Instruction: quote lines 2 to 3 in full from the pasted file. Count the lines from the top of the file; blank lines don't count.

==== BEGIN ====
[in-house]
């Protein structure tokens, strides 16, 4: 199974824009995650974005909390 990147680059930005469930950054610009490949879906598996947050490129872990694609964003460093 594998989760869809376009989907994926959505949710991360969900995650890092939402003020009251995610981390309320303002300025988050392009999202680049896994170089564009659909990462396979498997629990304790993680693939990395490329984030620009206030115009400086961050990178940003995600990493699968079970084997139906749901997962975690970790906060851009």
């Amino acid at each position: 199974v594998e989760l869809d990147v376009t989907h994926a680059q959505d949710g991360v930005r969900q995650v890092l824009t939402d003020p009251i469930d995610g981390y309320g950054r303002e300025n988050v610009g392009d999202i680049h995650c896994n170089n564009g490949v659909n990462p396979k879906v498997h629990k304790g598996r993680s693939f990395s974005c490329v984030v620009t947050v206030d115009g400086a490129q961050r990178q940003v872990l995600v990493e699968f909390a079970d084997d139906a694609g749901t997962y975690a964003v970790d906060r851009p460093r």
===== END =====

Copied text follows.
């Protein structure tokens, strides 16, 4: 199974824009995650974005909390 990147680059930005469930950054610009490949879906598996947050490129872990694609964003460093 594998989760869809376009989907994926959505949710991360969900995650890092939402003020009251995610981390309320303002300025988050392009999202680049896994170089564009659909990462396979498997629990304790993680693939990395490329984030620009206030115009400086961050990178940003995600990493699968079970084997139906749901997962975690970790906060851009």
């Amino acid at each position: 199974v594998e989760l869809d990147v376009t989907h994926a680059q959505d949710g991360v930005r969900q995650v890092l824009t939402d003020p009251i469930d995610g981390y309320g950054r303002e300025n988050v610009g392009d999202i680049h995650c896994n170089n564009g490949v659909n990462p396979k879906v498997h629990k304790g598996r993680s693939f990395s974005c490329v984030v620009t947050v206030d115009g400086a490129q961050r990178q940003v872990l995600v990493e699968f909390a079970d084997d139906a694609g749901t997962y975690a964003v970790d906060r851009p460093r």